too much typing—since 2003

5.11.2004

It's odd how unpredictably events affect you. When I first heard about the events of September 11, 2001, I was on my way to teach. The university didn't cancel classes until the afternoon, and so I tried holding my two morning classes, while students huddled around one student with a portable radio and tried to figure out what was going on. Needless to say, we talked far more about the attacks than about anything else. Undeniably, I was affected by what was happening - but at a certain remove, I guess, in that I didn't know anyone directly affected, and as soon as I knew my friends in NYC were okay (one of whom had seen the second plane hit from the roof of his building), I think my habit of moving things to an analytical register took over very quickly. I didn't have to wait long, that is, to find myself thinking about the events politically; and I think because that was something I could, at least potentially, do something about, it was an easier place to inhabit than a more directly emotional engagement.

So a day or so ago, I'm watching the DVD of Gigantic: A Tale of Two Johns, the TMBG documentary, and one scene has the band playing a midnight in-store at Tower Records in New York City to promote the release of Mink Car. And then a caption establishes the date as September 10, 2001. I suddenly realize that, within ten hours, the lives of the people in this audience will be changed utterly. How many of them would be dead, or would have family or friends die? And of course, none of them have the first idea, as we see them on the screen, that anything eventful is about to happen to them. In one shot, I think, we can see a policeman in the doorway, presumably on crowd-control duty. I'm not even sure whether he's a real cop or just a security guy (I didn't look that closely), but I imagine him as an NYPD officer, getting off his third-shift duty, going home, falling asleep, and being awakened the next day, probably to try to save people, almost certainly discovering that several of his friends are dead.

It's odd, isn't it - but I suppose not surprising - that even seeing mere images of people in close proximity to death makes those people more vividly alive, more breathingly human, and thereby translates the abstraction of death into emotional legibility, felt in the body itself. And I wonder at my reluctance to look at, even to see, images of the atrocities in Abu Ghraib: am I forestalling a real human engagement with the victims, or (as I like to tell myself) merely following a decent urge not to gawk at evidence of how appallingly some humans can behave?

And I recall an article I read once on homeless people: several of the homeless who were interviewed said the thing that angered them most about public reaction to them, even more than abuse or condescension, was when people looked right through them as if they weren't there, as if to deny their very existence.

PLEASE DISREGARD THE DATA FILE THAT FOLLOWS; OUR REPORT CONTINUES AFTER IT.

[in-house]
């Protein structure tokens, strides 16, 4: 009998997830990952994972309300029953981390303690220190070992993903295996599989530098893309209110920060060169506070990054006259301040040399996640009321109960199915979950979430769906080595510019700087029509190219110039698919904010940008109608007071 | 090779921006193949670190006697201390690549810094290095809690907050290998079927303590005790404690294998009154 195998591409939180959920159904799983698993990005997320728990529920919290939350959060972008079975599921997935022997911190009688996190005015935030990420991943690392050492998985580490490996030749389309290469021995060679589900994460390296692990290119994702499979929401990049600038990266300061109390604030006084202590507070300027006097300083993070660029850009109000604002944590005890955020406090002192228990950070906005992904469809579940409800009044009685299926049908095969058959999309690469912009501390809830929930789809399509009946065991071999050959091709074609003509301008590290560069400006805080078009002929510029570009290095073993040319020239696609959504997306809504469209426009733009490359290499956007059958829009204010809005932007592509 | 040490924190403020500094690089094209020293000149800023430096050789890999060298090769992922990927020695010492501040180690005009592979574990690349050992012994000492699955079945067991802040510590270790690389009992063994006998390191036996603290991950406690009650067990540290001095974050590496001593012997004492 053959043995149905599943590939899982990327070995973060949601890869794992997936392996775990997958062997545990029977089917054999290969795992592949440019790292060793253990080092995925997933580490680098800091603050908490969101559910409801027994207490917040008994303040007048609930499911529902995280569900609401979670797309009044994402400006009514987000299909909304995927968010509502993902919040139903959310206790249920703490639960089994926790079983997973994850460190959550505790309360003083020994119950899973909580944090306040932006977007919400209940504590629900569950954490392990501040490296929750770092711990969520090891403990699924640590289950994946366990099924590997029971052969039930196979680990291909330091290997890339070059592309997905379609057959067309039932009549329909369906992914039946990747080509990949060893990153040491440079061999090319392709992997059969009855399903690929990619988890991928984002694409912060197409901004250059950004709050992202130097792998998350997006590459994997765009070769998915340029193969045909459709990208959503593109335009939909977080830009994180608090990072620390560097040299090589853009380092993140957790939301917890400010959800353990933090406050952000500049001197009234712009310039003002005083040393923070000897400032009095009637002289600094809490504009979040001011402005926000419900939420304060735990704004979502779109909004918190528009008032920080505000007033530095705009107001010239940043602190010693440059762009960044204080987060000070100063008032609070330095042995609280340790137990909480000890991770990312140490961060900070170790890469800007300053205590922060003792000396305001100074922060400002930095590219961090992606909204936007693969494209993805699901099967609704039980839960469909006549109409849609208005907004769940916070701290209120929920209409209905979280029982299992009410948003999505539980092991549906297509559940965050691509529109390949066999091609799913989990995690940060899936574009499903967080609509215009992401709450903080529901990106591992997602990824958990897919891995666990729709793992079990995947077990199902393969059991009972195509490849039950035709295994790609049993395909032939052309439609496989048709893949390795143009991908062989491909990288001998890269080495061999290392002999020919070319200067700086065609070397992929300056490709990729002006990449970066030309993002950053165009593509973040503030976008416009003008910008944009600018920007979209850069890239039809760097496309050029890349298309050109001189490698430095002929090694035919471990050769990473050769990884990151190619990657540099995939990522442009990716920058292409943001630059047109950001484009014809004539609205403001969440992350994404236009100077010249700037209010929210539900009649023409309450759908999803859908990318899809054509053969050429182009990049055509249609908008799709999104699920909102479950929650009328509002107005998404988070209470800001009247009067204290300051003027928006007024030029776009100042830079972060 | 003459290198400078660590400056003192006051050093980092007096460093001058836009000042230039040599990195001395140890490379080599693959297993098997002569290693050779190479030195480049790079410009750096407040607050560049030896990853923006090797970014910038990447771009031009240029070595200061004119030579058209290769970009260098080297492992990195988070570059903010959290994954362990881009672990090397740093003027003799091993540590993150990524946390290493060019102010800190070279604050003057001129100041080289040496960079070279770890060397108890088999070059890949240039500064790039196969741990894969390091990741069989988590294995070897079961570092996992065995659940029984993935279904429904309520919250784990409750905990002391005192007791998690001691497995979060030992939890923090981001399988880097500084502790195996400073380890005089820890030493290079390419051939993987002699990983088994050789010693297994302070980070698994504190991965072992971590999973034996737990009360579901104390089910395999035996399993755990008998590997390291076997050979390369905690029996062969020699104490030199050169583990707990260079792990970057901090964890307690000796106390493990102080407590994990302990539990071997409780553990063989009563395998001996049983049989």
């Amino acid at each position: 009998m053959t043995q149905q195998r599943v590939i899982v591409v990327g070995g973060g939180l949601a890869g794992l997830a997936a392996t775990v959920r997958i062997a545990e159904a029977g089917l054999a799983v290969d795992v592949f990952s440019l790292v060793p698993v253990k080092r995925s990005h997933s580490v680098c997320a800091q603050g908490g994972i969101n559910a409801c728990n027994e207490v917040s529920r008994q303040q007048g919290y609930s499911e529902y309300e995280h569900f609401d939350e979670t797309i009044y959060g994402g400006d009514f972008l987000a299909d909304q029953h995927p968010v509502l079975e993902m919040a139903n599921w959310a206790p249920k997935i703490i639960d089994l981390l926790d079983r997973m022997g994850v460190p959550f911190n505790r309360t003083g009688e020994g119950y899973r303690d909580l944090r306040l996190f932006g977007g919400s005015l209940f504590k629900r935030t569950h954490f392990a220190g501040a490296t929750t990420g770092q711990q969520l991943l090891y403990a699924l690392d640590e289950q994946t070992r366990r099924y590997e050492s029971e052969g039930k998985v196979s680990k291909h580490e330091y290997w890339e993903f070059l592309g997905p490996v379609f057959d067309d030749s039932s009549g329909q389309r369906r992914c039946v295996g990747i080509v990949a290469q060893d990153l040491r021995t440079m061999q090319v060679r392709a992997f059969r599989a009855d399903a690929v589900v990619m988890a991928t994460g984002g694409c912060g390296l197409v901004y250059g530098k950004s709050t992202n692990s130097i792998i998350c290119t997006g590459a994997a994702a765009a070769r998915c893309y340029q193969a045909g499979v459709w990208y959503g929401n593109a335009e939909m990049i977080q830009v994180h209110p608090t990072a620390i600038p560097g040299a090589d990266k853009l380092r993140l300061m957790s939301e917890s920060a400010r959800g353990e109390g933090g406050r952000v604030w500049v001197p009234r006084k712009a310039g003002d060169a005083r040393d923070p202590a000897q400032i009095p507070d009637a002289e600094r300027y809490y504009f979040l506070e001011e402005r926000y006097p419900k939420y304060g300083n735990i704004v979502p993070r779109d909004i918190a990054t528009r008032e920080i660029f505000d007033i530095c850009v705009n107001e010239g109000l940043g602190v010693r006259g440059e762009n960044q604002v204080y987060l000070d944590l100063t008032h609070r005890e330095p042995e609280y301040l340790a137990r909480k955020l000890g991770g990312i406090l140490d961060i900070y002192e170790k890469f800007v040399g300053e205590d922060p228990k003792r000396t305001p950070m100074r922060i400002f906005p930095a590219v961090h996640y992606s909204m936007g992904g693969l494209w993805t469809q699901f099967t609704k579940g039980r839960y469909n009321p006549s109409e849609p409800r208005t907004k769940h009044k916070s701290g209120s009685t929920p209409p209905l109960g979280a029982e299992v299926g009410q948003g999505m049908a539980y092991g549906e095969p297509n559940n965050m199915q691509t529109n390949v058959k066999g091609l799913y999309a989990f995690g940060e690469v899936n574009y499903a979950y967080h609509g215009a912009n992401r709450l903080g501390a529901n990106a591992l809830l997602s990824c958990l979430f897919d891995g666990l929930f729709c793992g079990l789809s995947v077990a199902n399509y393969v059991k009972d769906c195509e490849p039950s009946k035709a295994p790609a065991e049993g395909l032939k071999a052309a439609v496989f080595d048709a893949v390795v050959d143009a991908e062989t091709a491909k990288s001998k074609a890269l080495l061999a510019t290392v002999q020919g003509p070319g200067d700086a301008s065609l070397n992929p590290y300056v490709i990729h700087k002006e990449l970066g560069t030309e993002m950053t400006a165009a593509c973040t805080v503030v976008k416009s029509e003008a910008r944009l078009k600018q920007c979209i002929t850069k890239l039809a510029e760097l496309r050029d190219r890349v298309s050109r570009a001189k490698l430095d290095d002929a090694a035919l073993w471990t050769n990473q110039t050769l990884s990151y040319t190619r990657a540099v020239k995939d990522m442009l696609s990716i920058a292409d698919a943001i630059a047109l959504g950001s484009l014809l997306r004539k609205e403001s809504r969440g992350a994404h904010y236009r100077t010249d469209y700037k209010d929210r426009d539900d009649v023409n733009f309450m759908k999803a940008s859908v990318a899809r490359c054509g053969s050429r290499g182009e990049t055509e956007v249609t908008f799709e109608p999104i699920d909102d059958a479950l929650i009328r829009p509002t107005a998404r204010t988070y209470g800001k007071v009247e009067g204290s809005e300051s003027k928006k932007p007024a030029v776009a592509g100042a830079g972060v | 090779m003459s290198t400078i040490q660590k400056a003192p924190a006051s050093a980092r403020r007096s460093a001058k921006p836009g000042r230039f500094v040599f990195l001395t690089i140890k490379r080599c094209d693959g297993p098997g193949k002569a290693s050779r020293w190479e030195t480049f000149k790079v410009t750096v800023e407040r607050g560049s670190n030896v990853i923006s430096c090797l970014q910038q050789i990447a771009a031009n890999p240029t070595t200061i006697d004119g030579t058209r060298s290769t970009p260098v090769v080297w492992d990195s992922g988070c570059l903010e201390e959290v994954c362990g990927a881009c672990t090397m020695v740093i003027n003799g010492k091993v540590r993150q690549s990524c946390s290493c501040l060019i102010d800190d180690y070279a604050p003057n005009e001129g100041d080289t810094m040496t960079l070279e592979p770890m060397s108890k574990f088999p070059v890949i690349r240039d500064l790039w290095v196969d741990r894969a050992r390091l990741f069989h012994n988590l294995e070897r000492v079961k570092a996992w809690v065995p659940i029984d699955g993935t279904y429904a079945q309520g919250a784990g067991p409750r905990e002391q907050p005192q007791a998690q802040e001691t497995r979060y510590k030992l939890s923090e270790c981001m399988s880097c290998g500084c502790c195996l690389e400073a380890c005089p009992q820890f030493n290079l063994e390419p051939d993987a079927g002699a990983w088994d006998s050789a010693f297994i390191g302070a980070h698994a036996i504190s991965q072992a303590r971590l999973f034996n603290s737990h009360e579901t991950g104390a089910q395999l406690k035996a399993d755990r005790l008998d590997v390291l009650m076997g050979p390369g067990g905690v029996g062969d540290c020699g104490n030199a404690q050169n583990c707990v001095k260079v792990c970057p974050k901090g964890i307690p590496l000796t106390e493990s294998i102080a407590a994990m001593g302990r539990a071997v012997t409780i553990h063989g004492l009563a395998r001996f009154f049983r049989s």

3 comments:

Anonymous said...

I also was just watching the TMBG doc the other night, and noticed the date of that in-store appearance. I thought it was crazy that things could change so quickly and drastically. I was at work when the attacks started, and by noon I was outta there and running around to check on my friends. I think you bring up an interesting point in that knowing that a tragedy is so close to the people at that in-store makes them that much more alive, and happy. what a crazy fucked up world.



jay holler - particle zoo
pzoo.com

velvet lane said...

Beautiful and moving post, FF.

Still, I can't leave well enough alone. This is somewhat off-topic, but:

several of the homeless who were interviewed said the thing that angered them most about public reaction to them...was when people looked right through them as if they weren't thereI would ask the homeless people in this documentary, is there something you or your buddies may have done to cause this reaction?

If you're homeless, you're a wild card. You could be perfectly nice and down on your luck, you could be delusional and want to kill me, you could have a knife, you could be a rapist, you could just be really annoying and needy. Why should I make conversation with you if I don't have to?

I don't know about other cities, but in NYC, people ignore each other all the time. There are too many people to deal with for everyone to be engaging each other all the time.

2fs said...

Hey Vel: You wrote, "If you're homeless, you're a wild card." True - but I don't think they meant you had to sit down and chat with them, only the most basic acknowledgement of their existence: looking at them (should they be in your field of vision), rather than through them. Still, it's true in a city you can't do that with everyone, some people go apeshit if you do just look at them, and I purposely wrote to leave questions hanging in the air, rather than accusing myself (or anyone else) of anything. Probably homeless people are more sensitive to such slights - because they often are ignored, consciously, even though many times people might be "ignoring" them in the way much of what surrounds you gets passed by - by never really entering your consciousness. To a large extent, that distancing and psychic armoring is necessary: we quite literally can't process everything we potentially might take in, and we certainly can't take in and feel everyone's pain: we'd go nuts. (There are at least two episodes of Buffy that deal with that idea, to cite scripture - or what passes for it around here...)